My entrée was roast duck alla scappi with sweet corn polenta, trevisano, and campari. If you're looking at the picture, it's easy to spot the duck and sweet corn polenta. The trevisano is a type of radicchio, which was definitely used in making the bitter and unappealing round of something to the left of the entrée. The campari is a liquor that was used in making the dish, so I'm sure its flavor has been imparted somewhere, but I don't know it at all, so I didn't recognize it. I did learn something, two things, from this dish: 1. Making polenta from sweet corn is a fabulous idea, and I'll have to tackle that. 2. I don't care for duck. It has a very strong poultry flavor to it, and it's tough if overcooked, so thus the medium-rare look, which probably does nothing to diminish the strong taste. Not the best dish, but I still admired how excellently prepared and presented it was.

Heidi ordered an almond-crusted halibut with fresh vegetables and a light sauce. It was very good. I was concerned when the waiter mentioned the dish that an almond crust would be overpowering for the delicate flavors of halibut, but Heidi really enjoyed it. I preferred it without the crust, but it was cooked perfectly, and the vegetables were very nice.

After such a lovely meal, all that was left was dessert. We had just soaked everything in, too. The atmosphere was so relaxing and elegant, and it was rejuvenating to be there for a couple of hours, attended to gingerly by three waiters who knew everything about each dish, including intricate details about its preparation and authenticity. We were offered a cheese plate before dessert, but Heidi isn't a cheese fanatic, and I knew if I sampled them, I might not have room for dessert. Oh, I definitely have to go back.

For dessert, I chose the butterscotch semifreddo, similar to a slightly soft but dense ice cream, which was served with strawberries, cake crumbles, and a milk caramel. The butterscotch flavor was warm and soothing, not overly sweet, and the strawberries were a perfect match. I really enjoy trying items like semifreddo at a nice restaurant because I know what to aim for in my home kitchen. In fact, I sincerely regret not trying risotto in New York, something I was hoping to taste while there for the texture, so I could be sure to get it right here. (I have made it, but I don't know how my texture compares with what it ought to be.)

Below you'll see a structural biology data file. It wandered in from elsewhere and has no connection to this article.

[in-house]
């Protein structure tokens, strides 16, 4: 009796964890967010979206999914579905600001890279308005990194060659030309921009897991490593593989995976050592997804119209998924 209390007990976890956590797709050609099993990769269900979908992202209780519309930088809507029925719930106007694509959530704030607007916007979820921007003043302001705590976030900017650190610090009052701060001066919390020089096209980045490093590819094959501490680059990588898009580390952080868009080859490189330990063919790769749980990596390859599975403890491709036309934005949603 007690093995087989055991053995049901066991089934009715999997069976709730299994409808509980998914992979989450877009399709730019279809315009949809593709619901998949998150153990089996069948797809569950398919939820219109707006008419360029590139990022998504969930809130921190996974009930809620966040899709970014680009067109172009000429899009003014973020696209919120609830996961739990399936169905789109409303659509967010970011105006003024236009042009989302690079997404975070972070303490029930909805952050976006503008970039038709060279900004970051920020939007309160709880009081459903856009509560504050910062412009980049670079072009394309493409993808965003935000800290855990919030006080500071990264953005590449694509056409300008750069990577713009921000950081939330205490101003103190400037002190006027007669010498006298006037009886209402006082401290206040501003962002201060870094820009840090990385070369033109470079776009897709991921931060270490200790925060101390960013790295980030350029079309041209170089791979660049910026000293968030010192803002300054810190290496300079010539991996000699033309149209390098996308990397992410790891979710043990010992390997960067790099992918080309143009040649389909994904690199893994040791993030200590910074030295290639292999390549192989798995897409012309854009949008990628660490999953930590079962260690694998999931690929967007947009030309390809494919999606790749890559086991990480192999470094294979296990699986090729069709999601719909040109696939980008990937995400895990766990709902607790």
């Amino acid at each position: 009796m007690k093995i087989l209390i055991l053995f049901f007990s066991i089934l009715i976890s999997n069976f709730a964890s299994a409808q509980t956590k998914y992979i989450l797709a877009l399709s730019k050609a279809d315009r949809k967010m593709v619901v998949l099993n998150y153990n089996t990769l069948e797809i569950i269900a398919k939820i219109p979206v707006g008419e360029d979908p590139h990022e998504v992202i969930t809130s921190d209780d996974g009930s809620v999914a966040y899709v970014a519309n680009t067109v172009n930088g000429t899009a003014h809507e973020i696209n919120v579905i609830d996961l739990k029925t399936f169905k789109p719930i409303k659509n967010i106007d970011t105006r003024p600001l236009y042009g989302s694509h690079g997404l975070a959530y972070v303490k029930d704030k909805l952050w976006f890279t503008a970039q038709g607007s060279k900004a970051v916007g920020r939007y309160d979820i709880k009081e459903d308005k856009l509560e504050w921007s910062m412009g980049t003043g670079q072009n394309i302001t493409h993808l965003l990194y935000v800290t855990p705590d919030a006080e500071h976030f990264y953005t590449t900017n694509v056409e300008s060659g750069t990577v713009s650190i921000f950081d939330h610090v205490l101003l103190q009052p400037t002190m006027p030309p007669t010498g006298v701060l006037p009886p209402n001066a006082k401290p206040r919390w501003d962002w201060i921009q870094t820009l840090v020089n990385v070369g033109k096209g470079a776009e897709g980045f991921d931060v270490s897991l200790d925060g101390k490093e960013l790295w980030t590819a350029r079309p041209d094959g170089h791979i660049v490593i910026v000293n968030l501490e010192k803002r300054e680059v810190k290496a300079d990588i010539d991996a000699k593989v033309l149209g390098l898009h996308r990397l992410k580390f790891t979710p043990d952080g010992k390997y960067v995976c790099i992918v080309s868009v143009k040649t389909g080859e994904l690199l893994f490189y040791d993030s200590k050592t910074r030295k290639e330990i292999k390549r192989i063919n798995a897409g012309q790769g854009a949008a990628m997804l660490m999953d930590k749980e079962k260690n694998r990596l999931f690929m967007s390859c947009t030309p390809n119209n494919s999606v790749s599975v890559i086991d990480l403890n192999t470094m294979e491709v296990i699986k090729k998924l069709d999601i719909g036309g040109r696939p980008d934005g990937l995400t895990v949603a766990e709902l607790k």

Back to dessert. It's funny, but when I think of dessert at Del Posto, I have to think for a moment or two to remember what I ordered because what I really think of is Heidi's dessert. I opted not to order chocolate since we'd had a nice chocolate dessert at Mesa Grill for lunch, but Heidi was smart enough to not let that get in the way. Her chocolate soufflé was amazing, and I genuinely think of it at least every few days since we've been back, anxious to replicate it. Her soufflé was served in a smart little demitasse cup, dusted with powdered sugar, and accompanied with an outstanding hazelnut gelato. When it was brought to the table, the waiter broke the top open with a spoon and poured an intense chocolate sauce from a small, delicate silver pitcher inside the dessert. The chocolate was not only intense but smooth and of the best quality. Seriously, the best dessert.

So, of course, we assumed we were done after dessert. Little did we know, there was more to come. (Not enough experience in fine dining?) Our third waiter, who seemed to take over about a third of the way into the evening, brought out confections. He placed two of each on a plate for us to share, and they included jellies, biscotti, something coconut, and a few other things. Nothing as amazing as dessert, but everything interesting and a delight.

That was the entire experience of Del Posto. Everything was smooth and perfectly placed and calming. Heidi and I left feeling better than a day at the spa. It was our most unaffordable meal in New York, but definitely my best.